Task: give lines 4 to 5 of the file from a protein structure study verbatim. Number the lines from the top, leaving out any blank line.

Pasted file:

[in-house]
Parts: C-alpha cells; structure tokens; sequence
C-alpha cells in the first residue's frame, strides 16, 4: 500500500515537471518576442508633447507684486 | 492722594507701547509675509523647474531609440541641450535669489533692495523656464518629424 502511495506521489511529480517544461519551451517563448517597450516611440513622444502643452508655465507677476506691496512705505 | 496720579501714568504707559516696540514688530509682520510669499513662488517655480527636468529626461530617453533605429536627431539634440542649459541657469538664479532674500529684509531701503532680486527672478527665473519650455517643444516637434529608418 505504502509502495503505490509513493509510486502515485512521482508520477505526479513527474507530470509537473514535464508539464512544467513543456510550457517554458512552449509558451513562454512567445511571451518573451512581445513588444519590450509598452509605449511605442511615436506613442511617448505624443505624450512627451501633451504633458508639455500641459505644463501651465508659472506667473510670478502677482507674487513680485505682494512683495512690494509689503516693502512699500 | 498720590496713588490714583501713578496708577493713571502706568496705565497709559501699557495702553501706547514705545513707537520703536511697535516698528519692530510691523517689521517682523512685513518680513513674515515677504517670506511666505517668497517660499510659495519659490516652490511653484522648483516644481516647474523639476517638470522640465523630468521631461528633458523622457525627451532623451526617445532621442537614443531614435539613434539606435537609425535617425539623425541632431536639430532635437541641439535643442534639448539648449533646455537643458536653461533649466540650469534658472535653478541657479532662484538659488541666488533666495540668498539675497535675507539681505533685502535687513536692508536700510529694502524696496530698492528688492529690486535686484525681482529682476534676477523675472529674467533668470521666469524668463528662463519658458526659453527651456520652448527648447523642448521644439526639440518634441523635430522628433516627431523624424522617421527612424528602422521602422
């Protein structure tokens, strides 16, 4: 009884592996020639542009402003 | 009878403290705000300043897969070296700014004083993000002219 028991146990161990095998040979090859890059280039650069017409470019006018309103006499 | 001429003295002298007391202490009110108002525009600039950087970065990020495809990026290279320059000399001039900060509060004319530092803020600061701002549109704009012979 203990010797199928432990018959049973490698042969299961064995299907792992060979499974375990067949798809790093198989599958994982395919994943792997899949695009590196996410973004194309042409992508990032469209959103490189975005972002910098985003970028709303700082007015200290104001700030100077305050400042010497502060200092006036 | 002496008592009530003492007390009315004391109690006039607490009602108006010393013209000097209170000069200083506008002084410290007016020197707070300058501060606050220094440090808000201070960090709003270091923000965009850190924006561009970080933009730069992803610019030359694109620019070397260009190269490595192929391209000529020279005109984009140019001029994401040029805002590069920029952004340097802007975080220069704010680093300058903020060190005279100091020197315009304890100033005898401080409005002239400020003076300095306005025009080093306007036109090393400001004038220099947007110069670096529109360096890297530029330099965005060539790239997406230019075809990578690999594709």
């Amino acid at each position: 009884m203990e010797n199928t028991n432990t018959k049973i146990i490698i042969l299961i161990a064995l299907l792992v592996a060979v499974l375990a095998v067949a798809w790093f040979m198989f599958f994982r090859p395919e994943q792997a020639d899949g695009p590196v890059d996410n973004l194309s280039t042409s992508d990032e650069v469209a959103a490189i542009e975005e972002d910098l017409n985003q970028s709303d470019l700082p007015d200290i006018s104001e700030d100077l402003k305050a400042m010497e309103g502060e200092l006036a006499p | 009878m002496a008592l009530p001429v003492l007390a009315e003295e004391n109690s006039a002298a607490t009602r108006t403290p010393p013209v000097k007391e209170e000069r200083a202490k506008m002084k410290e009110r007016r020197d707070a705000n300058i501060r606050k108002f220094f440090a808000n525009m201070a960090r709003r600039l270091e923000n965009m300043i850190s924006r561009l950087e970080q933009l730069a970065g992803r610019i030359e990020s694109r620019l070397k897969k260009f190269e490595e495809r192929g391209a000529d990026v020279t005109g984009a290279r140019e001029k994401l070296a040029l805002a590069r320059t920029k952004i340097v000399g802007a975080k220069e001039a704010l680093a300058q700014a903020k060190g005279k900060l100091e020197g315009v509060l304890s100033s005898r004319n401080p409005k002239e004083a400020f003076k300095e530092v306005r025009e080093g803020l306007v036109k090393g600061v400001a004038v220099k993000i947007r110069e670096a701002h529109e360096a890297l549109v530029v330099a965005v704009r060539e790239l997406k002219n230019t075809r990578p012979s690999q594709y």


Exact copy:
């Protein structure tokens, strides 16, 4: 009884592996020639542009402003 | 009878403290705000300043897969070296700014004083993000002219 028991146990161990095998040979090859890059280039650069017409470019006018309103006499 | 001429003295002298007391202490009110108002525009600039950087970065990020495809990026290279320059000399001039900060509060004319530092803020600061701002549109704009012979 203990010797199928432990018959049973490698042969299961064995299907792992060979499974375990067949798809790093198989599958994982395919994943792997899949695009590196996410973004194309042409992508990032469209959103490189975005972002910098985003970028709303700082007015200290104001700030100077305050400042010497502060200092006036 | 002496008592009530003492007390009315004391109690006039607490009602108006010393013209000097209170000069200083506008002084410290007016020197707070300058501060606050220094440090808000201070960090709003270091923000965009850190924006561009970080933009730069992803610019030359694109620019070397260009190269490595192929391209000529020279005109984009140019001029994401040029805002590069920029952004340097802007975080220069704010680093300058903020060190005279100091020197315009304890100033005898401080409005002239400020003076300095306005025009080093306007036109090393400001004038220099947007110069670096529109360096890297530029330099965005060539790239997406230019075809990578690999594709």
């Amino acid at each position: 009884m203990e010797n199928t028991n432990t018959k049973i146990i490698i042969l299961i161990a064995l299907l792992v592996a060979v499974l375990a095998v067949a798809w790093f040979m198989f599958f994982r090859p395919e994943q792997a020639d899949g695009p590196v890059d996410n973004l194309s280039t042409s992508d990032e650069v469209a959103a490189i542009e975005e972002d910098l017409n985003q970028s709303d470019l700082p007015d200290i006018s104001e700030d100077l402003k305050a400042m010497e309103g502060e200092l006036a006499p | 009878m002496a008592l009530p001429v003492l007390a009315e003295e004391n109690s006039a002298a607490t009602r108006t403290p010393p013209v000097k007391e209170e000069r200083a202490k506008m002084k410290e009110r007016r020197d707070a705000n300058i501060r606050k108002f220094f440090a808000n525009m201070a960090r709003r600039l270091e923000n965009m300043i850190s924006r561009l950087e970080q933009l730069a970065g992803r610019i030359e990020s694109r620019l070397k897969k260009f190269e490595e495809r192929g391209a000529d990026v020279t005109g984009a290279r140019e001029k994401l070296a040029l805002a590069r320059t920029k952004i340097v000399g802007a975080k220069e001039a704010l680093a300058q700014a903020k060190g005279k900060l100091e020197g315009v509060l304890s100033s005898r004319n401080p409005k002239e004083a400020f003076k300095e530092v306005r025009e080093g803020l306007v036109k090393g600061v400001a004038v220099k993000i947007r110069e670096a701002h529109e360096a890297l549109v530029v330099a965005v704009r060539e790239l997406k002219n230019t075809r990578p012979s690999q594709y």